September 20, 1909
There can be no doubting the fact that the introduction of Jimmy Stewart and John Macdonald has gone a very long way towards bringing about the great improvement in the play of the Liverpool team.
James Munro Stewart, a Son of the Rock, was born at Dumbarton, and in his youth he played for Dumbarton Academy and Dumbarton Union, junior teams of that town. As an inside left he early gained practical acquaintance with the intricacies and requirements of the Association game. After one season with each of these clubs he joined the Dumbarton Corinthians, and then transferred his services to Ashfield, a Glasgow junior team. For one year only he assisted this organisation, and on returning to his native town he played for the premier eleven throughout one campaign.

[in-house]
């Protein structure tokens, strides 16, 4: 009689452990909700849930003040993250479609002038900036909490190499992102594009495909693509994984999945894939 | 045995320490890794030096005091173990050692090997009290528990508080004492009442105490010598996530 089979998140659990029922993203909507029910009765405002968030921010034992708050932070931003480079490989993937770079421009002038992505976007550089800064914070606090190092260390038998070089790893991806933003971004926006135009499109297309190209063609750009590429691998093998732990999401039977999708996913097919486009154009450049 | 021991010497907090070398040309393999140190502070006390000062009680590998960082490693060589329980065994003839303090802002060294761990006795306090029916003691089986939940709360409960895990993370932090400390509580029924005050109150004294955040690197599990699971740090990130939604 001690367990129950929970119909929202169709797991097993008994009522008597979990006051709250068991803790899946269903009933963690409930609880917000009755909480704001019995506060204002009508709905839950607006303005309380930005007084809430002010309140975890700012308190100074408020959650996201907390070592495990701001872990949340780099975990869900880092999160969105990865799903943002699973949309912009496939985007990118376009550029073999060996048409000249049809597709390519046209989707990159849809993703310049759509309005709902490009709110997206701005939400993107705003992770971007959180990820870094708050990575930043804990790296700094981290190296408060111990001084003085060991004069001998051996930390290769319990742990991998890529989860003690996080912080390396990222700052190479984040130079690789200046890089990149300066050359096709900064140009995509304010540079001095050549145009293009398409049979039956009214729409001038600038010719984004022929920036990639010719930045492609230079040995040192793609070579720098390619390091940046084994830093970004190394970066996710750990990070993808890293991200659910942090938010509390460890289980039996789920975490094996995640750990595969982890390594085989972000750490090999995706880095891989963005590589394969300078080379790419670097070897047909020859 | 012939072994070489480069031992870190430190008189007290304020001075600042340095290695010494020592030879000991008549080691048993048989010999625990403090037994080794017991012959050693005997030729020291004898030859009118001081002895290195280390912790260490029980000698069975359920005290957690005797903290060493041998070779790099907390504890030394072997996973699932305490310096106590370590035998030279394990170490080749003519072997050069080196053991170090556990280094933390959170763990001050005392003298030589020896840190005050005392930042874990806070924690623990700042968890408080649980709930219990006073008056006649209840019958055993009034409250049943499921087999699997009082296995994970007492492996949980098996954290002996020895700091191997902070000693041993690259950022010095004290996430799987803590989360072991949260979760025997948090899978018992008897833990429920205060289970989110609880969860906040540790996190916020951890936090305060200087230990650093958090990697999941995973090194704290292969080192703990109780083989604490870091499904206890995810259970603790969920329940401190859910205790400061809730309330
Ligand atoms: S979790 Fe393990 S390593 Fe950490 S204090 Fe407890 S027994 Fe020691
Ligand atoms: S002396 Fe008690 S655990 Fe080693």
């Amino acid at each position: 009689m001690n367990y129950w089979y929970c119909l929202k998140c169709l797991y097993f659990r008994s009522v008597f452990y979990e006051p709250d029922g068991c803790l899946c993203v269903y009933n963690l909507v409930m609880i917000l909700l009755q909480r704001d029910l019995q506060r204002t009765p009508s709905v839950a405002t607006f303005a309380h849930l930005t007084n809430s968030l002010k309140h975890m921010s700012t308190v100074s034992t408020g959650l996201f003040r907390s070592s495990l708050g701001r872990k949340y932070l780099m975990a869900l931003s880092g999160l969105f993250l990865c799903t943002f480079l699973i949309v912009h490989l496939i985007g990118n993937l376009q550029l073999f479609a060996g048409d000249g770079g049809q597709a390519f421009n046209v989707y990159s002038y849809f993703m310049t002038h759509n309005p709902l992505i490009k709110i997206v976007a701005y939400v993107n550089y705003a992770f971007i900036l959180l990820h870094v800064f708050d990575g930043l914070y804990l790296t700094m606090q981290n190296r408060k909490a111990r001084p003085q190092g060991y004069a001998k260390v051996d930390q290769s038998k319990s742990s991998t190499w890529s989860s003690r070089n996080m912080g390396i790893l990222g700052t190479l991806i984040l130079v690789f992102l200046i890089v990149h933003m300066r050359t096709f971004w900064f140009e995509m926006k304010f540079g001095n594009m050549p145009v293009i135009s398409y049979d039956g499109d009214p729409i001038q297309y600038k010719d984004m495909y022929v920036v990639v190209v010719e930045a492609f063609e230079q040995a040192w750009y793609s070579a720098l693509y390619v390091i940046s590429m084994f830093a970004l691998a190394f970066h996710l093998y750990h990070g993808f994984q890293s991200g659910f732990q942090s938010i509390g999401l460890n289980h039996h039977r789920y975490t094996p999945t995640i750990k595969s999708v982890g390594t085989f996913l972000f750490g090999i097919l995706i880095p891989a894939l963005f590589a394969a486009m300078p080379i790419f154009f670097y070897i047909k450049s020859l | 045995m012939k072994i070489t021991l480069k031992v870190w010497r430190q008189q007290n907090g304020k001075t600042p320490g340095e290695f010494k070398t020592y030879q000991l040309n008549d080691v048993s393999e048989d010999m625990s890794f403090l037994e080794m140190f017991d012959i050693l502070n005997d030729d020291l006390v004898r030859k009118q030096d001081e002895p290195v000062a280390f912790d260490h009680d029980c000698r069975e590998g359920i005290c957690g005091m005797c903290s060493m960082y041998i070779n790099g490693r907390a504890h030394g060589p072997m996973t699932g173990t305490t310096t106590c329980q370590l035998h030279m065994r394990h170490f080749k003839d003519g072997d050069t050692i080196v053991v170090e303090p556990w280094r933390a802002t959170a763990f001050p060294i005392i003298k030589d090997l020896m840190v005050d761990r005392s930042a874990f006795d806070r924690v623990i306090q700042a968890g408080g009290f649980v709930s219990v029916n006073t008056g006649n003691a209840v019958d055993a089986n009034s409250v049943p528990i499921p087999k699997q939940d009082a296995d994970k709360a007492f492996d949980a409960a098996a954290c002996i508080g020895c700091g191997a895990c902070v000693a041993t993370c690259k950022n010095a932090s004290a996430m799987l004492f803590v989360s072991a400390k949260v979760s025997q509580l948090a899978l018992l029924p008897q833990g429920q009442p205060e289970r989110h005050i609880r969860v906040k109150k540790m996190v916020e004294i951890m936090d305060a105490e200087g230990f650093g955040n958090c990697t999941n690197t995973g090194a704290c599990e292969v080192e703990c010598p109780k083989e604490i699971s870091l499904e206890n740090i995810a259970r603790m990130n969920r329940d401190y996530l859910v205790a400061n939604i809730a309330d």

Three years ago he joined Motherwell, and it was with them that Stewart first figured at inside right. There he displayed considerable ability, and it became evident that he could perform with equal facility on either wing. Liverpool had long been in need of a capable inside forward, and during the close season Mr. Tom Watson secured his signature to a League form.
Stewart possesses a capital idea of the requirements of an inside forward, and is proving a suitable partner for Arthur Goddard, who for some years has been neglected in this respect. He keeps the ball low, and passes judiciously to the men on either side of him. Standing 5ft. 6½in. and weighing 10st. 10lb., he compensates for his lack of physical advantages by adroitness with the ball and alertness in snapping up his chances.
(Source: Athletic News: September 20, 1909)